This is a list of comets (bodies that travel in elliptical, parabolic, and sometimes hyperbolic orbits and display a tail behind them) listed by type. Comets are sorted into four categories: periodic comets (e.g. Halley's Comet), non-periodic comets (e.g. Comet Hale–Bopp), comets with no meaningful orbit (the Great Comet of 1106), and lost comets (5D/Brorsen), displayed as either P (periodic), C (non-periodic), X (no orbit), and D (lost).

Many of the earlier comets to be observed in history are designated with an X or D due to not having the tools to measure a comet's orbit accurately and eventually losing it. X/1106 C1 (the Great Comet of 1106) is a good example. The orbital elements for the older non-periodic comets in the list assume that the comet has an eccentricity of roughly 1, and therefore the calculations are only approximate.

Contents

Guide to comet listsEdit

After Edmond Halley recognized that several apparitions of a comet every 75.3 years dating back to 239 BC were the same comet, it gave way to a new designation of periodic comets, with the first being named 1P/Halley. To date, there are 294 of these periodic comets, with many more on the way to getting an official designation.

Non-periodic cometsEdit

Non-periodic comets are generally comets that have only been seen on one occasion, or comets that have periods of thousands of years, to comets that are truly non-periodic, and will only come around the Solar System. The following comets are organized by their described types:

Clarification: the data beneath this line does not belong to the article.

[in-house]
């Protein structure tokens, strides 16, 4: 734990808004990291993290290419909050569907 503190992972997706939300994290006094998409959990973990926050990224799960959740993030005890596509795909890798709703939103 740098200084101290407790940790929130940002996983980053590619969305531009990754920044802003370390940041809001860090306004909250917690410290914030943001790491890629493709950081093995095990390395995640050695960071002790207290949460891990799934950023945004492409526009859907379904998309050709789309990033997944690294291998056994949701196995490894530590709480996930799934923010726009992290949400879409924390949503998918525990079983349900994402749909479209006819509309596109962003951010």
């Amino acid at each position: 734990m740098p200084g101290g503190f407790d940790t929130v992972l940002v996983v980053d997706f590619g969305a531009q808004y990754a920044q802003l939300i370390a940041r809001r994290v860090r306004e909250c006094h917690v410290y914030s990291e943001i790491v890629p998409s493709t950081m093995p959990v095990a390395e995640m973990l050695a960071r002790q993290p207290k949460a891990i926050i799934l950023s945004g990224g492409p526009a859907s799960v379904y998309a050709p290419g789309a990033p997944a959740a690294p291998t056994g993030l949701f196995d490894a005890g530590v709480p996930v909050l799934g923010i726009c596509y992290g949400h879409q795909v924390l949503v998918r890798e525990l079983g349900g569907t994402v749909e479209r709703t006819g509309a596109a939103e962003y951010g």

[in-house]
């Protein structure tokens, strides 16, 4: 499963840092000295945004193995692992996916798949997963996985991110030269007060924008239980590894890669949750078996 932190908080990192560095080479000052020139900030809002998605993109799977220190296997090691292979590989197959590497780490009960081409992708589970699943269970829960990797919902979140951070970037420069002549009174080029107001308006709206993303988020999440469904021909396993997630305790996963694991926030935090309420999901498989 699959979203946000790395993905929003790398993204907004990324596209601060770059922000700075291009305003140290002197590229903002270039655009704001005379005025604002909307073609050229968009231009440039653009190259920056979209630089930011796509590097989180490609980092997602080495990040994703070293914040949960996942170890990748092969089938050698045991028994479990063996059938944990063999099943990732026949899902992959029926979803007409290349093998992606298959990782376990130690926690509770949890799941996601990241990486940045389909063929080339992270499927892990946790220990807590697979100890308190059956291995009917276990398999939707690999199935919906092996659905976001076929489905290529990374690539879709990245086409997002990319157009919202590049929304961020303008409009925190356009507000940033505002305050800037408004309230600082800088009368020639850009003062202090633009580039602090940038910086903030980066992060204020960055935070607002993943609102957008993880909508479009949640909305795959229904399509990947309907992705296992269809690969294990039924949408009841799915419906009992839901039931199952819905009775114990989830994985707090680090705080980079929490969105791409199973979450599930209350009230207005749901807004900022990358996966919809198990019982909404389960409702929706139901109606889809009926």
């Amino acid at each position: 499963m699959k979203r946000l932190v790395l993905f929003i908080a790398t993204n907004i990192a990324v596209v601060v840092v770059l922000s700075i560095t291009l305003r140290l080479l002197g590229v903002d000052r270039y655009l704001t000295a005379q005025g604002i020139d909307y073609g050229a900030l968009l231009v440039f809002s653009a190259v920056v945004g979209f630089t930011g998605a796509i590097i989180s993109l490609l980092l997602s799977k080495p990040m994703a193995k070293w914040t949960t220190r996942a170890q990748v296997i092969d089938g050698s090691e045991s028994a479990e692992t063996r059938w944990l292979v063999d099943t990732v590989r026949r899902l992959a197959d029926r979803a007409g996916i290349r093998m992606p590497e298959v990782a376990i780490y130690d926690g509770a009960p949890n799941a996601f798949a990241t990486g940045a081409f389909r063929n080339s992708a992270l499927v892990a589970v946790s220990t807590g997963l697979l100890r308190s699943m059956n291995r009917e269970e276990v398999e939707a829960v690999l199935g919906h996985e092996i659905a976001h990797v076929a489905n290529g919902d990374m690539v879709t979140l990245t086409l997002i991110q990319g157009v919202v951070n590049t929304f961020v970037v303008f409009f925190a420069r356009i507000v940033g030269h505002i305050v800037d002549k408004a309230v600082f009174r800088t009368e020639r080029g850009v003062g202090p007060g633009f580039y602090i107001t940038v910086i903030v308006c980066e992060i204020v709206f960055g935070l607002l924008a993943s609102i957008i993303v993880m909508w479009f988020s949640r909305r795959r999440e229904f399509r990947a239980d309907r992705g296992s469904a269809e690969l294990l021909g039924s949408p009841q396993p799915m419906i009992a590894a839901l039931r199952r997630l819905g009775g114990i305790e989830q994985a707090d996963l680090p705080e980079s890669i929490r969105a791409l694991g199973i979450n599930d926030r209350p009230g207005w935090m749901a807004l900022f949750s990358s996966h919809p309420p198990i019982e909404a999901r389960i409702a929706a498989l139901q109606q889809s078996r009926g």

Ejection-trajectory cometsEdit

These are comets with an eccentricity so large that they only made one pass through the Solar System. These comets are further divided into near-Parabolic and Hyperbolic comets. A hypothetical true parabolic comet would have an eccentricity of exactly 1, and hyperbolic comets are any comet with an eccentricity of over 1. Most of the comets marked with an X are from the material cited here[1] and the other comets are sourced from JPL Small-Body Database.[2] Due to their hyperbolic orbits, it is impossible to determine where they come from, but it is expected that they are from the Oort Cloud, a cloud of icy bodies several thousand Astronomical units away from the Sun. However a few of these may be Interstellar comets

Comets observed in early times, which were later found to be observations of numbered periodic comets, are marked with [periodic comet number]/[comet name]. For instance, X/-239 K1 was an appearance of Halley's comet in 239 BC, and as such is written as 1P/-239 K1. It should be noted that a significant portion of the comets passing closer than 0.01 AU to the Sun are fragments of the comet of 371 BC, which fractured into several pieces on the 326 AD perihelion, which further fractured into thousands of pieces on the 1106 AD perihelion, creating the cometary group now known as the Kreutz sungrazers. Due to the sheer size (2000+ known members), and the fact that none of the group members have been given a numbered designation, the members are not stated on this list, and instead are listed in a separate list further below.

Near-parabolic cometsEdit

Comets with a very high eccentricity (generally 0.99 or higher) and a period of over 1,000 years that don't quite have a high enough velocity to escape the Solar System. Often, these comets, due to their extreme semimajor axes and eccentricity, will have small orbital interactions with planets and minor planets, most often ending up with the comets fluctuating significantly in their orbital path. These comets probably come from the Oort cloud, a cloud of comets orbiting the Sun from ~10,000 to roughly 50,000 AU.